Jakarta – revisiting my childhood places

Indonesia was the first country I visited, outside of Sri Lanka, and it was at the age of four. So, with all the new sights and tastes that my four year old self absorbed with delight, and continued to absorb for the next four years that we were there, I have such nostalgic memories of Jakarta.

It was where I started kindergarten.

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It was where I moved on proudly to Grade I, delighted that I was joining my siblings at the school proper.

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It was also the time that I discovered that I loved to dance and enjoyed music. While I didn’t pursue either beyond my childhood, it meant a lot to me then.10I remember this particular dance that I participated in, not only because I have a photo to remind me of the instance, but because it was something that I pleaded so much to be a part of, and I don’t think I have ever pleaded for anything that much ever since. It was some international children’s cultural event, hosted by Indonesian authorities, and the embassies had been invited to participate with a cultural performance from their countries. I remember that the embassy had requested a Kandyan dance troupe, visiting Indonesia at that time, to train a group of Sri Lankan children (ages 10 – 15 years) for a traditional dance performance. Unfortunately, I wasn’t within the selected age group but I wanted to be so much a part of it, that I kept making my requests so much so that my mother and the other mothers, who were organizing the dance and costumes gave in (probably because I was being too much of a pain) and created a special and independent role for me in the group dance, that would allow me to dance while not disturbing the group dance dynamics of the older children.

2This photo was at the opening ceremony of the event, where all the children from all the countries were on stage and then we had to give the flowers to the people seated in the front rows. As much as I loved being a part of the dance group, this basically was my first and last major public dance performance.

When I finally left Jakarta after completing Grade III, I promised myself that I would one day return to the country of my childhood.

9However, decades passed and I was not able to make the trip back. Until last weekend. It was an impromptu visit, prompted by three factors – a friend who had been inviting me to go on a trip with her, the direct flights introduced by Sri Lankan Airlines to Jakarta and the convenience of free entry visa on arrival.

While my main interest was in revisiting places of my childhood to see if there still remained some semblance to the past, I also wanted to spend some time with my friends. So, I chose to do the visits to childhood haunts on my own.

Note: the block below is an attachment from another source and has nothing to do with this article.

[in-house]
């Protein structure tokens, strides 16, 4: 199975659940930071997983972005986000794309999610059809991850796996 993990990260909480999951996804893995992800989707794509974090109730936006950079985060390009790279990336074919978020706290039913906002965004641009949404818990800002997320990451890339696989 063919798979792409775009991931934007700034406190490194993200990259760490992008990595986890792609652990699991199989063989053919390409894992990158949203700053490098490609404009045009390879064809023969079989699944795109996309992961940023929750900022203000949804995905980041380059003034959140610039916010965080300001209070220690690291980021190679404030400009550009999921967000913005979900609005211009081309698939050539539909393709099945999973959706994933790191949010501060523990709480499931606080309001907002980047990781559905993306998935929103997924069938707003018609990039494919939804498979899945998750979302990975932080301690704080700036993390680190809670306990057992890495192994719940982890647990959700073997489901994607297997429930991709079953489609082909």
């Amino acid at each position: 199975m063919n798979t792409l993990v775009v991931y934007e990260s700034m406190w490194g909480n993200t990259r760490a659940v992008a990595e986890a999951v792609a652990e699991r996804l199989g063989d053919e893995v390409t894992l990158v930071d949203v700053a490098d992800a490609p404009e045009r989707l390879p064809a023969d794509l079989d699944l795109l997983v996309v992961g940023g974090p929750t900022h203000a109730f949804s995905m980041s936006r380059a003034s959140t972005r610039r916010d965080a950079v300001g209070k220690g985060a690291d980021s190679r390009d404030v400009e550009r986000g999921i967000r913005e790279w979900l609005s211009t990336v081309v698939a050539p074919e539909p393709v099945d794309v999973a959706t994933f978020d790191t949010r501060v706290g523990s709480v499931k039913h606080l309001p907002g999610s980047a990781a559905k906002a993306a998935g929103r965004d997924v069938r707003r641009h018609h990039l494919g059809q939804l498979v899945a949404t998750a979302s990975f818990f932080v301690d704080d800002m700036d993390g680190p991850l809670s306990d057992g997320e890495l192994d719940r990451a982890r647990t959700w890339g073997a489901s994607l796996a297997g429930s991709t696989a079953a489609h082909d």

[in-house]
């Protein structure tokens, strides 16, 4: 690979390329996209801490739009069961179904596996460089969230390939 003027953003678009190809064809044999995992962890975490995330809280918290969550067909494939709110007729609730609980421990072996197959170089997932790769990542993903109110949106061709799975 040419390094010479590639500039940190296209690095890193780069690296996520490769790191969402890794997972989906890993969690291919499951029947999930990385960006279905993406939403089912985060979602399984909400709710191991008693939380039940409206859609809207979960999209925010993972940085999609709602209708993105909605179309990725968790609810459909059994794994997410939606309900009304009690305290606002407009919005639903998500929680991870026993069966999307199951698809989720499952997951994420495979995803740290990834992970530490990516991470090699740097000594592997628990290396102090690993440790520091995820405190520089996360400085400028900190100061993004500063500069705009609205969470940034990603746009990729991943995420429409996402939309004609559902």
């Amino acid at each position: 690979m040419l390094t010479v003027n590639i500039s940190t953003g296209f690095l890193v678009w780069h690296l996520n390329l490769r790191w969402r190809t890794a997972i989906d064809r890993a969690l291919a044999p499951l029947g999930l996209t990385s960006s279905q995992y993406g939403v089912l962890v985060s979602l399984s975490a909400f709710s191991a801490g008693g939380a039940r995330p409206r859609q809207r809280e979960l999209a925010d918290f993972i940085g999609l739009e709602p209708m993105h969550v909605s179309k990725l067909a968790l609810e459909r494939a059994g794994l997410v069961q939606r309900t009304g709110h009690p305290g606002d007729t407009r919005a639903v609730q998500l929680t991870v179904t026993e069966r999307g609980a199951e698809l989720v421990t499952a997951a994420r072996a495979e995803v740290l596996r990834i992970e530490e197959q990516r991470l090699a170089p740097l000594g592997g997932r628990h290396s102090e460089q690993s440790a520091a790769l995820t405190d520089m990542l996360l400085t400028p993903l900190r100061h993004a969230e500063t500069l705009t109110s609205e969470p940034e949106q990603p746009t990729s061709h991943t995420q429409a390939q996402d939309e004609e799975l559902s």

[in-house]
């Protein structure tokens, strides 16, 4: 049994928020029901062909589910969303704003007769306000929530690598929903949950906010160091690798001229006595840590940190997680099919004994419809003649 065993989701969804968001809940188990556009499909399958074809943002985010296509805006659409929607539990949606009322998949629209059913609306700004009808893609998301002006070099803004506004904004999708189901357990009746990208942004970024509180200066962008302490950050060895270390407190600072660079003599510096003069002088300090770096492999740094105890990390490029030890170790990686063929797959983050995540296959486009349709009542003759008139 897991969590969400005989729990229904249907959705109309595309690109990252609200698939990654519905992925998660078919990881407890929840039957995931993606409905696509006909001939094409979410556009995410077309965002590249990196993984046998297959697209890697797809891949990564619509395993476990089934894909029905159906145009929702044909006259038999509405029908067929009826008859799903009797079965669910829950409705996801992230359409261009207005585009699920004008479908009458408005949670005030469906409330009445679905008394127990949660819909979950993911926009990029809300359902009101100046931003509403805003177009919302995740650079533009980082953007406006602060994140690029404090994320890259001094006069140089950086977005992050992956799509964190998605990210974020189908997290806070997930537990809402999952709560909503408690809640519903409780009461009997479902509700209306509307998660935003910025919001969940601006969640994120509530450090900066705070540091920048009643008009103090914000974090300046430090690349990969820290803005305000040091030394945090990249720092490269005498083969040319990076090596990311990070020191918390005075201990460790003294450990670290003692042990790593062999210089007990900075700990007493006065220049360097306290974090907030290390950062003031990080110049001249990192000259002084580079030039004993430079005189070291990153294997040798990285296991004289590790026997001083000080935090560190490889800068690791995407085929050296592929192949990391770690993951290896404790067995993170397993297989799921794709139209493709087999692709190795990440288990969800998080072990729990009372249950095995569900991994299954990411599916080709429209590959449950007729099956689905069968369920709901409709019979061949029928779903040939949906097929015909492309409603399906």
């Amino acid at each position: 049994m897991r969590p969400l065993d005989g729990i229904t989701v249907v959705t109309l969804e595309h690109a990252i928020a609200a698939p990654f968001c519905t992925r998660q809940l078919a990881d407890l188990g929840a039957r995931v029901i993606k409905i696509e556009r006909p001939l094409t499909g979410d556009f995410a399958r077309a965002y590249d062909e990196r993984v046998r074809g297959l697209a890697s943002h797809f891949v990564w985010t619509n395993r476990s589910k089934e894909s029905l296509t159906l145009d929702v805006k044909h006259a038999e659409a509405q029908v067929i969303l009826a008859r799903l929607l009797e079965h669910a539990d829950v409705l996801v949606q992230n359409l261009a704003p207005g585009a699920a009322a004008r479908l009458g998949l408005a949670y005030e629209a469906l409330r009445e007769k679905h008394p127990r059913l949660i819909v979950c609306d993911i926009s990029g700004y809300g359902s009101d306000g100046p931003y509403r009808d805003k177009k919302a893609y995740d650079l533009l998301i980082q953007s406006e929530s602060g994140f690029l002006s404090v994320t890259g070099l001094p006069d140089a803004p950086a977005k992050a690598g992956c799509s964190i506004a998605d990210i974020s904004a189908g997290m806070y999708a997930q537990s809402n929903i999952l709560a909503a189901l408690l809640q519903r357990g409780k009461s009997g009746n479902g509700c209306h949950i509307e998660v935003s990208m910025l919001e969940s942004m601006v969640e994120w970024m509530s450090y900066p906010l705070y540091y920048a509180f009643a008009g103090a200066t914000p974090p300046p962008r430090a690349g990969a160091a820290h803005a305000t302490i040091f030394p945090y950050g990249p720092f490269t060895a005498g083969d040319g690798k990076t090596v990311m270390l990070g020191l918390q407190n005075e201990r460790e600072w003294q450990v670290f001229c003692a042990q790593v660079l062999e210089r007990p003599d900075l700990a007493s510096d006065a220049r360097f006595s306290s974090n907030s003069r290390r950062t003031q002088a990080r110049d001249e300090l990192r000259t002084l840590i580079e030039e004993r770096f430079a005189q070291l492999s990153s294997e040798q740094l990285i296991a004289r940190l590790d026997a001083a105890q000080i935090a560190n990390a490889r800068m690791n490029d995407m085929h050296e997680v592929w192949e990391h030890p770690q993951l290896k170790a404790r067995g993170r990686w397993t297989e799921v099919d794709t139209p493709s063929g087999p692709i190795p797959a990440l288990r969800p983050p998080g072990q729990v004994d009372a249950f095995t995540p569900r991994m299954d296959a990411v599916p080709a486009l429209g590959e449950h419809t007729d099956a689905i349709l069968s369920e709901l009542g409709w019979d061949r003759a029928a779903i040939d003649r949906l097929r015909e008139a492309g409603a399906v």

Hiring the reliable Blue Bird taxi on two separate occasions, I had a lovely drive and fortunately, on both these occasions, I escaped the traffic that Jakarta is now so famous for.

Jalan Cik Ditiro, the road where we lived, still existed though it seemed more tree lined than it was before. Also, the houses all seemed to have put up high walls and security systems, as opposed to the low walls of the 80s. I did locate the number of our house and did ring the bell, hoping that it was the same owners. Lia, the daughter of our former landlady, was a friend of mine and I remember my first pet was actually Lia’s pet – Derry, a cute puppy, which she was generous enough to share with me. No-one answered the bell and I decided to go on to my next place.

Cik Ditiro 1I next went to my first school, Gandhi Memorial International School. I learnt that the main school had shifted to a new location but that the primary school was still at its old location at Pasar Baru. After asking for permission, I was allowed to visit the auditorium and different floors, but not the classrooms as there was an examination going on.

The auditorium looked the same, except that the writings on the wall had been removed as had the fans. It was also nice to see my Grade III classroom.

Corridor Grade 3.jpgOne of my memories of my primary school are the special days that the school celebrated: Gandhi Jayanthi (October 2), Children’s Day (November 14) and Teacher’s Day. Especially teacher’s day used to be interesting with the senior students taking over teacher’s roles and coming to our classes to take lessons.

After the visit to GMIS, I went over to the Sri Lankan embassy. There too, despite the embassy being at the same premises, the immediate change observed was the high walls and the huge security gates.

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The interior looked similar, with the little grass lawn with the flag, where the independence day ceremonies used to be held. The main hall, where the gatherings used to be held, had been decorated differently but the same oil lamp still took center stage in the hall.

In the evening, I went for a drive around the city, and especially asked to drive by Monas, the national monument which had a park, where we used to go in the evenings during weekends.

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As it was raining, I decided not to go into the park area without an umbrella. Since several people, including the taxi driver, suggested I should visit the old part of the city – Kota Tua, and I did not remember ever having visited it in my childhood, I decided to go there as well. On the evening I visited, there had been some concert or public gathering that had just finished in the old square, so there was still quite a crowd. I didn’t linger there but I could imagine it being a lovely square to explore in the morning, without the crowds.

Kota Tua 2.JPGBesides these few places that made up a large part of my childhood memories, Jakarta in 2017 has changed a lot from the 80s. Now, a bustling city with highways packed with private vehicles, high rise buildings and shopping malls crowding out the city, it is no more the city that I remember and recognize but it was still lovely to revisit and see the changes that have been wrought there. And, remembering my childhood and the child I was back then.